During this scene, Malleson lays the groundwork for his intrigues. Smith, once of the same upper-class milieu, has fallen on hard times. His father, bankrupted after the Wall Street crash, dies tragically with his wife, leaving Smith orphaned and nearly penniless. Shamefully admitting he resorted to the theft of a pound, this once highbrow Cambridge social gadfly is destitute and without prospects. Grudgingly, and with an admixture of shame and pride, Smith begs for their charity. Eventually, both men give it to Smith. Malleson makes a point of underscoring Clive’s and Bellingdon’s humanity and kindness. For we discover later that each man lied to the other about his “small donation” to Smith. Each gave more than he stated. Their generosity saves Smith’s life, and ironically allows Smith to trouble them.
An important feature of the structure and conflict rises toward the end of the scene. Before they bestow their charity, Smith chides Bellingdon for his snobbish attitude of self-satisfied privilege. Because of Smith’s learning curve into poverty and exploration of socialism, he feels obliged to excoriate Bellingdon’s conservative Toryism. Thus, he humorously lays low Bellingdon’s upper-class presumptions about the teaming masses’ inferiority and upper-class superiority. As Smith points out the spuriousness of Bellingdon’s arguments, he presses a theme Malleson wishes to emphasize: The unforgiving, inequitable social conditions and the archaic class system make little functional sense. In fact they actually harm the social order and prevent progress.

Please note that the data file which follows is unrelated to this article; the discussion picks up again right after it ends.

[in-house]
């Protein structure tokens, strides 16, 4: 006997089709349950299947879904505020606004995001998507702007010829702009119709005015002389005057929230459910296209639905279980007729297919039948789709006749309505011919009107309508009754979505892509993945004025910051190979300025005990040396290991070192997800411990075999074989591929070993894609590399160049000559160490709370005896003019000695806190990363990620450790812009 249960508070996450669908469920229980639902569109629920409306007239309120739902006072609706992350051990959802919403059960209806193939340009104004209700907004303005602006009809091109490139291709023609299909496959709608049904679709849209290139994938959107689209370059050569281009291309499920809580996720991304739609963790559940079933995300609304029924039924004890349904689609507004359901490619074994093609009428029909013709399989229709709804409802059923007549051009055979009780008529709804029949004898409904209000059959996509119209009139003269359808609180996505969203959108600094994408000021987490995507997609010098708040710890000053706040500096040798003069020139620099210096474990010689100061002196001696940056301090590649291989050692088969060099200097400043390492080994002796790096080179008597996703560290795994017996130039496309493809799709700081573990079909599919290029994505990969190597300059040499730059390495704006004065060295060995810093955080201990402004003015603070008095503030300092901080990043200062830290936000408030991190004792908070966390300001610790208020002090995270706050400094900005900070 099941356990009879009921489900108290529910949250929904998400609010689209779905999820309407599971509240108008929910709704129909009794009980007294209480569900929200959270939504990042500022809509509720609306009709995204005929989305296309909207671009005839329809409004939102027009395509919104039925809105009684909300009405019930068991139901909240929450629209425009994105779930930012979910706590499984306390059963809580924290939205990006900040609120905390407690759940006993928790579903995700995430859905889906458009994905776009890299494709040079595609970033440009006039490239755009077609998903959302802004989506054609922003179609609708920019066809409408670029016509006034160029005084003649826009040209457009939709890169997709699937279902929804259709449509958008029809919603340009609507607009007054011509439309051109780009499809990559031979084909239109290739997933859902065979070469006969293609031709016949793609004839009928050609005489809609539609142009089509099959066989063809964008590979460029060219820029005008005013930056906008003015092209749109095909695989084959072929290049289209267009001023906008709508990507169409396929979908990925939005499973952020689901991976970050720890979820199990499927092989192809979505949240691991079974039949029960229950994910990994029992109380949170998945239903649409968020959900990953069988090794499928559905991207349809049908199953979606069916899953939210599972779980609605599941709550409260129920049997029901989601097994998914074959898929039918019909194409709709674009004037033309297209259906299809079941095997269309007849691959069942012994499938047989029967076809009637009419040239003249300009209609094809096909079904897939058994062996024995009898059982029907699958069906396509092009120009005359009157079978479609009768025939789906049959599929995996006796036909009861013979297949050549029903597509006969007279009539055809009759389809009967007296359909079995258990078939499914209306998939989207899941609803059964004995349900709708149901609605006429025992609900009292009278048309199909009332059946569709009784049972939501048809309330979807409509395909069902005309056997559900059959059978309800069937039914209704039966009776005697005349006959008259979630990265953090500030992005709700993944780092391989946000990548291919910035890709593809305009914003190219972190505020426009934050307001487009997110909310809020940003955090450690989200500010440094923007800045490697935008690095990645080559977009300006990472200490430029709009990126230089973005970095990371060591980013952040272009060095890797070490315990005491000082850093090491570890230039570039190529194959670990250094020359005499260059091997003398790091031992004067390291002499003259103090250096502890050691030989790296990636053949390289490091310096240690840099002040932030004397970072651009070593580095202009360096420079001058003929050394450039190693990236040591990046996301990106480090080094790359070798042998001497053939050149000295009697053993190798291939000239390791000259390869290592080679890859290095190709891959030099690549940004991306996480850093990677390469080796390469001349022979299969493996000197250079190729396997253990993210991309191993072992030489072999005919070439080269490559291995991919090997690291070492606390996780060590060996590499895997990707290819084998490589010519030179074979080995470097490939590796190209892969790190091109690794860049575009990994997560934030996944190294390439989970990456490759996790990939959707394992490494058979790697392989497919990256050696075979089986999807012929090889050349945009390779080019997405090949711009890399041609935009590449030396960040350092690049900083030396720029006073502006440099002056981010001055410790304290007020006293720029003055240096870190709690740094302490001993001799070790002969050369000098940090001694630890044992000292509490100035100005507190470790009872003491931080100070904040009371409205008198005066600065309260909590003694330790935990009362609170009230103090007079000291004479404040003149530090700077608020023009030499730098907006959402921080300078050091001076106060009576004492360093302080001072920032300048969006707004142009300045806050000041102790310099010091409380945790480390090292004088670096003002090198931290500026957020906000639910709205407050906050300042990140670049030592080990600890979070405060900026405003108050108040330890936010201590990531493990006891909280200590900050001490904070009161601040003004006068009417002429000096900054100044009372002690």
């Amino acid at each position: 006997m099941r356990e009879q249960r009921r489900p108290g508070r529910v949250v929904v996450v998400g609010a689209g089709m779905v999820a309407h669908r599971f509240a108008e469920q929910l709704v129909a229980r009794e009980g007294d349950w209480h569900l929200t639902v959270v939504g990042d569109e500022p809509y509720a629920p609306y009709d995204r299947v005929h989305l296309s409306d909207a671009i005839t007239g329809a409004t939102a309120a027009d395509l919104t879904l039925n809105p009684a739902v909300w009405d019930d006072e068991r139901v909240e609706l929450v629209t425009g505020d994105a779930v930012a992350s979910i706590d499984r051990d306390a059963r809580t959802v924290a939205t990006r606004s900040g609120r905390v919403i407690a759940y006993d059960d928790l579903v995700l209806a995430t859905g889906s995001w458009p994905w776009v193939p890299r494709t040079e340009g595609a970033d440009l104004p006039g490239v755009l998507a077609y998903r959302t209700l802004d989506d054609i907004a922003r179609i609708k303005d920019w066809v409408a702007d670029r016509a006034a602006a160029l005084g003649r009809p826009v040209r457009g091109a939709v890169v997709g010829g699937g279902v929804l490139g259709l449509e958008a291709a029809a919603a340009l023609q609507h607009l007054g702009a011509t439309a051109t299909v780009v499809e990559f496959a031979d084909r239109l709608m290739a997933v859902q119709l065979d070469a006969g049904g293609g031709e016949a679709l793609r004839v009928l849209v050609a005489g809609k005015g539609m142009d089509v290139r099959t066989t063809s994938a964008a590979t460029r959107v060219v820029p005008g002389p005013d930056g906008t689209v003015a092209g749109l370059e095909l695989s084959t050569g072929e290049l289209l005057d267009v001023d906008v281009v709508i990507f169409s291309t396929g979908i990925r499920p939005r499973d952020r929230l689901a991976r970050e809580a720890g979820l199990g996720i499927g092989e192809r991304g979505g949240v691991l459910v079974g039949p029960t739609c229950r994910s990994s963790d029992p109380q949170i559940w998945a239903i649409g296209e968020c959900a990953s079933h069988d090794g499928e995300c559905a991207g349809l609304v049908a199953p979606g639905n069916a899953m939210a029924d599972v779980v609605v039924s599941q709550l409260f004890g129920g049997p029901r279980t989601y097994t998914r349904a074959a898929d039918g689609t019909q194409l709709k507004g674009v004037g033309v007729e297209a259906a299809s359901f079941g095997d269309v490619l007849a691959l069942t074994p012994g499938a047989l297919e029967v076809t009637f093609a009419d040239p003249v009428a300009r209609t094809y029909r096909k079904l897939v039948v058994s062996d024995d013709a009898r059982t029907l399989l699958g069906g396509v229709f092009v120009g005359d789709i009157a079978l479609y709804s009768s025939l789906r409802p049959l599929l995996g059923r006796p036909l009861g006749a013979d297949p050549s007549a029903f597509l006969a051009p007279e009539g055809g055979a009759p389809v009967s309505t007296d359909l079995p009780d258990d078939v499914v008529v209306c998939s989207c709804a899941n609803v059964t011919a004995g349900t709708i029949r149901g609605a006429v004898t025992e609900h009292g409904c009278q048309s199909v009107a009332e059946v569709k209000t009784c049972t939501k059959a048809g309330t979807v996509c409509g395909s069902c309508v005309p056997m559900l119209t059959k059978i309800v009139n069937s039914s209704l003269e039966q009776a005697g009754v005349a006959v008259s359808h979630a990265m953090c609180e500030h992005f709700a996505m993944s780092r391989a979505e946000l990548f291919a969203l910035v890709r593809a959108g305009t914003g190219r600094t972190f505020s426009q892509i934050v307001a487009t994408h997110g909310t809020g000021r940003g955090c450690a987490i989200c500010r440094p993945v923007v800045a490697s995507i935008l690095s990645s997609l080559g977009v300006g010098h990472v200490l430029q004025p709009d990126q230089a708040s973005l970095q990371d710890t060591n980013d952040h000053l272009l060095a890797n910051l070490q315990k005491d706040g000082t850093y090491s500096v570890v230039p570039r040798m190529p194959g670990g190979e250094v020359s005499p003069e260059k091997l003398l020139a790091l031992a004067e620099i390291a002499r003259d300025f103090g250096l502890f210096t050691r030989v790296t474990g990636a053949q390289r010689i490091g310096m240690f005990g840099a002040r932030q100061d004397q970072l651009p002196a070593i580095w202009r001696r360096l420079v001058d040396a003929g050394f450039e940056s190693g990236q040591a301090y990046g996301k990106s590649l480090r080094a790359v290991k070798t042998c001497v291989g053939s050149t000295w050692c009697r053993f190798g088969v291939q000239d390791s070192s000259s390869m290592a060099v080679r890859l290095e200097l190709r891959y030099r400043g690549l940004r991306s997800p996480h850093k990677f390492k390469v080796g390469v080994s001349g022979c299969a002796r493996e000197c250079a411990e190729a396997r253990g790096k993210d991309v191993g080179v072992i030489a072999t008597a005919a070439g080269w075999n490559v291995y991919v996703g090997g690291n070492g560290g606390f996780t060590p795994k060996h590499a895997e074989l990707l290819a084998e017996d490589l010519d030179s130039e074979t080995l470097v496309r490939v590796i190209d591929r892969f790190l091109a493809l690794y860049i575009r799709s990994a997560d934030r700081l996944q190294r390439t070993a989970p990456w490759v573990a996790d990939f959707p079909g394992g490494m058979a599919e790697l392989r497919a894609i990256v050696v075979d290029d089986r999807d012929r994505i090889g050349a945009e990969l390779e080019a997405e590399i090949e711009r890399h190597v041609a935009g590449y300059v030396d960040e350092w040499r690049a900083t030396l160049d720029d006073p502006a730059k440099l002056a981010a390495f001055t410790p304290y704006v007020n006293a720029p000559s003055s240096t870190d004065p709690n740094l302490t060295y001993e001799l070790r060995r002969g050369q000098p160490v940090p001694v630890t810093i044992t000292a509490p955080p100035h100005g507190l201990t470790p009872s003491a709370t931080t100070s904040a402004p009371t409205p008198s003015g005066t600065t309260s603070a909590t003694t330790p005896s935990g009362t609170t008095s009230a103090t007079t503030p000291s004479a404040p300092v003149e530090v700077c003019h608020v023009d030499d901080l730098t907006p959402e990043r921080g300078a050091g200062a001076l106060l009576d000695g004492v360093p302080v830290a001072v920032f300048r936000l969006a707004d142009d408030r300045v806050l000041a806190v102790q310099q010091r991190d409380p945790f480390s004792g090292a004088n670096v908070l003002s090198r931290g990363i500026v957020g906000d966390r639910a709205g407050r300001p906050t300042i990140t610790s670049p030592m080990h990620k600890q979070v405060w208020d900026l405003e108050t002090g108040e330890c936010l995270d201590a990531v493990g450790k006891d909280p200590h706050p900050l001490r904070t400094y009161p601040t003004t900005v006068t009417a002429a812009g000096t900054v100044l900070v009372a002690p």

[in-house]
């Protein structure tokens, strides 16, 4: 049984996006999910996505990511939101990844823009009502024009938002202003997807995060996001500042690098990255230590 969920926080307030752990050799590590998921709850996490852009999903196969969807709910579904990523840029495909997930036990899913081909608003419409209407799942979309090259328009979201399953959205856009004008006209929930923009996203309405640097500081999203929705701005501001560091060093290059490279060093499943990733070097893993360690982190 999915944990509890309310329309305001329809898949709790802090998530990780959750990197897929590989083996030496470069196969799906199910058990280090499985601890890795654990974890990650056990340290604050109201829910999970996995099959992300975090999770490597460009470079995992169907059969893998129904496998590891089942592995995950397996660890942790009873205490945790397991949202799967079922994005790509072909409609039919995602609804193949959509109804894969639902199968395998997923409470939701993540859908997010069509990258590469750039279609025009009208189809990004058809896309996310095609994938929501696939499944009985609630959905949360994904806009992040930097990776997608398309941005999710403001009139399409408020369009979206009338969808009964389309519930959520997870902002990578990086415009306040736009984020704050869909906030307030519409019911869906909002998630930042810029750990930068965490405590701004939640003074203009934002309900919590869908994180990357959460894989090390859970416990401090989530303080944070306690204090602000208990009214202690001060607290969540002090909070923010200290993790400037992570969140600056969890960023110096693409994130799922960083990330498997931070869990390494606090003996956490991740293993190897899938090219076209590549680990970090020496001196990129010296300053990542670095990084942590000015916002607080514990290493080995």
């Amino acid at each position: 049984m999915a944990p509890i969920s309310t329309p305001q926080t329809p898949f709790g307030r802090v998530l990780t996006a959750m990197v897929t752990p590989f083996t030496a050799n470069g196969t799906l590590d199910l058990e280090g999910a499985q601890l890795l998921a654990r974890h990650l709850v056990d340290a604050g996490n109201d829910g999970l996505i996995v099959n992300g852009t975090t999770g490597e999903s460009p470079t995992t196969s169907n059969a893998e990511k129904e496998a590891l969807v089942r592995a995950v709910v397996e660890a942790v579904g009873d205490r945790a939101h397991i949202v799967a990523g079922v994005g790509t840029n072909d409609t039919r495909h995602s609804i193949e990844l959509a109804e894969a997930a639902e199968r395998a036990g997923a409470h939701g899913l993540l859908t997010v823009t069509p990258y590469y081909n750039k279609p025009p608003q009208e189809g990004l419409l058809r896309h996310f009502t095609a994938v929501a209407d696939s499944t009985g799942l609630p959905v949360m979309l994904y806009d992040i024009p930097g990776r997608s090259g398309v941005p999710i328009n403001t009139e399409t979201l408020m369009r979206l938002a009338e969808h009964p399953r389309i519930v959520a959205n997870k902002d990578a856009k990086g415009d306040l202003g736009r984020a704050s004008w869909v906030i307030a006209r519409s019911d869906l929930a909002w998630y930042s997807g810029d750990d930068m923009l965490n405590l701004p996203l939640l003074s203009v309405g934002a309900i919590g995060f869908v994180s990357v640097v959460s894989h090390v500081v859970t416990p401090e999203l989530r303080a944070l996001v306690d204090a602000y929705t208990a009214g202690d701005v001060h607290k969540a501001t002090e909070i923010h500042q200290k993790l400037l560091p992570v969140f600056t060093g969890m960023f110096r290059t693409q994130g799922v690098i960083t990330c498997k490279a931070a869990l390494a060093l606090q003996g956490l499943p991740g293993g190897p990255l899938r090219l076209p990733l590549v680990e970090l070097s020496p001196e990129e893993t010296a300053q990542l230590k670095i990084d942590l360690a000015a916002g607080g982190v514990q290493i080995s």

The contrasting philosophies of socialism and conservatism come to the fore when we learn that Clive plans to run for office as a conservative. Smith, restored by Clive’s and Bellingdon’s grace, regains his will to live in optimism. Applying his prodigious speaking talents, he runs against Clive as the socialist and progressive. Into the confounding mix comes Lady Dare (Jasmin Walker’s portrayal as the emotionally enthralled Dare sparkles with charm). Startled by Smith when he visits Clive to discuss his candidacy, she becomes intrigued talking to him, and her fascination brings her to one of Smith’s meetings. Afterward, she ponders his ideas and contrasts them with Clive’s political platform. Confused, befuddled, entranced, and bewildered by Smith, she seeks him out. Despite herself, she pursues him romantically. Smith, though passionately embroiled in his campaign, requites her interest.
Malleson provides the ironic set-up in the first scene. Thus, he is able through the rest of the play to unwind his characters so they careen down unexpected twists and turns along their separate journeys. This fine play structure and characterization assists the actors who create an exhilarating, vital, charged atmosphere. Because of the ensemble’s excellent skills, we empathize with the characters.